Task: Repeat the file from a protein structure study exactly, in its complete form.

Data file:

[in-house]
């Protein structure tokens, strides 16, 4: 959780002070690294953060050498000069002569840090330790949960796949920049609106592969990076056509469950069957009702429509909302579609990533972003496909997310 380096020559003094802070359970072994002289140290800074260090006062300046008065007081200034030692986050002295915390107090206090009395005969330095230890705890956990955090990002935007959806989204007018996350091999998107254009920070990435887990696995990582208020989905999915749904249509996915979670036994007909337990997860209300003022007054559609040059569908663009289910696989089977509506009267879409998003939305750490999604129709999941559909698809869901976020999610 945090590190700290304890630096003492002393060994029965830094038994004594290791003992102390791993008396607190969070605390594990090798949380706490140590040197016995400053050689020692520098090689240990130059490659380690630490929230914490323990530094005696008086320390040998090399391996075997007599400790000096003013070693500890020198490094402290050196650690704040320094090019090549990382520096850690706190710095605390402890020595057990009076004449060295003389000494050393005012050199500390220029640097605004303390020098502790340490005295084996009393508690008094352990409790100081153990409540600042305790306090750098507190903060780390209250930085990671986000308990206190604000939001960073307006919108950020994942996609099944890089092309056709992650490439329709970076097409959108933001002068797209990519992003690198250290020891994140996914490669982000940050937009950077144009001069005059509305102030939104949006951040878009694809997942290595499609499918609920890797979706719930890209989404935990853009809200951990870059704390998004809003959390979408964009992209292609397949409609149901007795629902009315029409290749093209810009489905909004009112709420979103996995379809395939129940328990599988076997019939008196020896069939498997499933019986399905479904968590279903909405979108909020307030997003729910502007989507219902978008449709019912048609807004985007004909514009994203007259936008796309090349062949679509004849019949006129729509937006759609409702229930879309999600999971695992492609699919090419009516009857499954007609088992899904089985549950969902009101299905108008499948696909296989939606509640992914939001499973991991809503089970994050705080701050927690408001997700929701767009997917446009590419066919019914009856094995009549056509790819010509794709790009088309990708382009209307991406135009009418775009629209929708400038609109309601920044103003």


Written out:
[in-house]
């Protein structure tokens, strides 16, 4: 959780002070690294953060050498000069002569840090330790949960796949920049609106592969990076056509469950069957009702429509909302579609990533972003496909997310 380096020559003094802070359970072994002289140290800074260090006062300046008065007081200034030692986050002295915390107090206090009395005969330095230890705890956990955090990002935007959806989204007018996350091999998107254009920070990435887990696995990582208020989905999915749904249509996915979670036994007909337990997860209300003022007054559609040059569908663009289910696989089977509506009267879409998003939305750490999604129709999941559909698809869901976020999610 945090590190700290304890630096003492002393060994029965830094038994004594290791003992102390791993008396607190969070605390594990090798949380706490140590040197016995400053050689020692520098090689240990130059490659380690630490929230914490323990530094005696008086320390040998090399391996075997007599400790000096003013070693500890020198490094402290050196650690704040320094090019090549990382520096850690706190710095605390402890020595057990009076004449060295003389000494050393005012050199500390220029640097605004303390020098502790340490005295084996009393508690008094352990409790100081153990409540600042305790306090750098507190903060780390209250930085990671986000308990206190604000939001960073307006919108950020994942996609099944890089092309056709992650490439329709970076097409959108933001002068797209990519992003690198250290020891994140996914490669982000940050937009950077144009001069005059509305102030939104949006951040878009694809997942290595499609499918609920890797979706719930890209989404935990853009809200951990870059704390998004809003959390979408964009992209292609397949409609149901007795629902009315029409290749093209810009489905909004009112709420979103996995379809395939129940328990599988076997019939008196020896069939498997499933019986399905479904968590279903909405979108909020307030997003729910502007989507219902978008449709019912048609807004985007004909514009994203007259936008796309090349062949679509004849019949006129729509937006759609409702229930879309999600999971695992492609699919090419009516009857499954007609088992899904089985549950969902009101299905108008499948696909296989939606509640992914939001499973991991809503089970994050705080701050927690408001997700929701767009997917446009590419066919019914009856094995009549056509790819010509794709790009088309990708382009209307991406135009009418775009629209929708400038609109309601920044103003």